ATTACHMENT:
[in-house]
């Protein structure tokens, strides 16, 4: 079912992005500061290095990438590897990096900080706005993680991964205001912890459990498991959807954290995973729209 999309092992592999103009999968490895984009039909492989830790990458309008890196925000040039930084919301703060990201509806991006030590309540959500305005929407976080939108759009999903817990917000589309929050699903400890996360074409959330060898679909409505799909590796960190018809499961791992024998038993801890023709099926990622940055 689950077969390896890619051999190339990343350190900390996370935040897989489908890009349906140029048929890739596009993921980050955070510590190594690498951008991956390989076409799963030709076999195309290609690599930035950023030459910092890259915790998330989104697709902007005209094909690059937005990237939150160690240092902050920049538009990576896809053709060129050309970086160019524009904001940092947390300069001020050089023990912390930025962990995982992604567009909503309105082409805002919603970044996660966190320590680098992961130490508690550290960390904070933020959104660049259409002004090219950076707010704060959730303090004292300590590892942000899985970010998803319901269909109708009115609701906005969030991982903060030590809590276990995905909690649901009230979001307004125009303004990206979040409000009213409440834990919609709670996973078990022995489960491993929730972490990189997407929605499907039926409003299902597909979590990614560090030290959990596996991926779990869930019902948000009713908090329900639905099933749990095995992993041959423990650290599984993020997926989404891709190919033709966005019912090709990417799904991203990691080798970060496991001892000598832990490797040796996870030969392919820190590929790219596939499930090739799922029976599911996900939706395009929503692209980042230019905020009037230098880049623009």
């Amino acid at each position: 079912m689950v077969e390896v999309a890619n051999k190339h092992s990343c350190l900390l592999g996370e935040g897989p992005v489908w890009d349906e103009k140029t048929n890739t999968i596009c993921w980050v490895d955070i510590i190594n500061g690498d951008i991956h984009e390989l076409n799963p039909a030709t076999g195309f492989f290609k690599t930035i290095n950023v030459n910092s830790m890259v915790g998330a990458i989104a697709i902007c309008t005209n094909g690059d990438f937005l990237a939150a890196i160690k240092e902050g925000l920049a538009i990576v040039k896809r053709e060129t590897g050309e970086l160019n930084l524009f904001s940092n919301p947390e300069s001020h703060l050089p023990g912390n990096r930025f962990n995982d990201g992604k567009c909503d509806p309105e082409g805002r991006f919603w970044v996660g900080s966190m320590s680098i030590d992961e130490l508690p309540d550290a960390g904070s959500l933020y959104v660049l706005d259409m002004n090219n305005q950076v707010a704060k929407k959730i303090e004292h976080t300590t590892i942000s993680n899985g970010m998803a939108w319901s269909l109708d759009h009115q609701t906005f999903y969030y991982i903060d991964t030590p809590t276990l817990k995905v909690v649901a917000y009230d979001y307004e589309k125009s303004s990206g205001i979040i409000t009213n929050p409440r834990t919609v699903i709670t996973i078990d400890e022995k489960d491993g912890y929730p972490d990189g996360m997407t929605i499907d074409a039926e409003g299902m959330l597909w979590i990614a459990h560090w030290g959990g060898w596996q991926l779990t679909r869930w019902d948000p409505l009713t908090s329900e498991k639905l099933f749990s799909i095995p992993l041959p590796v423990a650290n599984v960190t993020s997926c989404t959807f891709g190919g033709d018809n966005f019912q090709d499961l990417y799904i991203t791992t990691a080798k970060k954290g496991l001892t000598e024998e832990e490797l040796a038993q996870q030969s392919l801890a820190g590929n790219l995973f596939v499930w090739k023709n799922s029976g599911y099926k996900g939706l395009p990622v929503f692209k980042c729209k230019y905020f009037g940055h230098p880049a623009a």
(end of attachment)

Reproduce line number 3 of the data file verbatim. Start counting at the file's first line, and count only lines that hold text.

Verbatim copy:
């Amino acid at each position: 079912m689950v077969e390896v999309a890619n051999k190339h092992s990343c350190l900390l592999g996370e935040g897989p992005v489908w890009d349906e103009k140029t048929n890739t999968i596009c993921w980050v490895d955070i510590i190594n500061g690498d951008i991956h984009e390989l076409n799963p039909a030709t076999g195309f492989f290609k690599t930035i290095n950023v030459n910092s830790m890259v915790g998330a990458i989104a697709i902007c309008t005209n094909g690059d990438f937005l990237a939150a890196i160690k240092e902050g925000l920049a538009i990576v040039k896809r053709e060129t590897g050309e970086l160019n930084l524009f904001s940092n919301p947390e300069s001020h703060l050089p023990g912390n990096r930025f962990n995982d990201g992604k567009c909503d509806p309105e082409g805002r991006f919603w970044v996660g900080s966190m320590s680098i030590d992961e130490l508690p309540d550290a960390g904070s959500l933020y959104v660049l706005d259409m002004n090219n305005q950076v707010a704060k929407k959730i303090e004292h976080t300590t590892i942000s993680n899985g970010m998803a939108w319901s269909l109708d759009h009115q609701t906005f999903y969030y991982i903060d991964t030590p809590t276990l817990k995905v909690v649901a917000y009230d979001y307004e589309k125009s303004s990206g205001i979040i409000t009213n929050p409440r834990t919609v699903i709670t996973i078990d400890e022995k489960d491993g912890y929730p972490d990189g996360m997407t929605i499907d074409a039926e409003g299902m959330l597909w979590i990614a459990h560090w030290g959990g060898w596996q991926l779990t679909r869930w019902d948000p409505l009713t908090s329900e498991k639905l099933f749990s799909i095995p992993l041959p590796v423990a650290n599984v960190t993020s997926c989404t959807f891709g190919g033709d018809n966005f019912q090709d499961l990417y799904i991203t791992t990691a080798k970060k954290g496991l001892t000598e024998e832990e490797l040796a038993q996870q030969s392919l801890a820190g590929n790219l995973f596939v499930w090739k023709n799922s029976g599911y099926k996900g939706l395009p990622v929503f692209k980042c729209k230019y905020f009037g940055h230098p880049a623009a």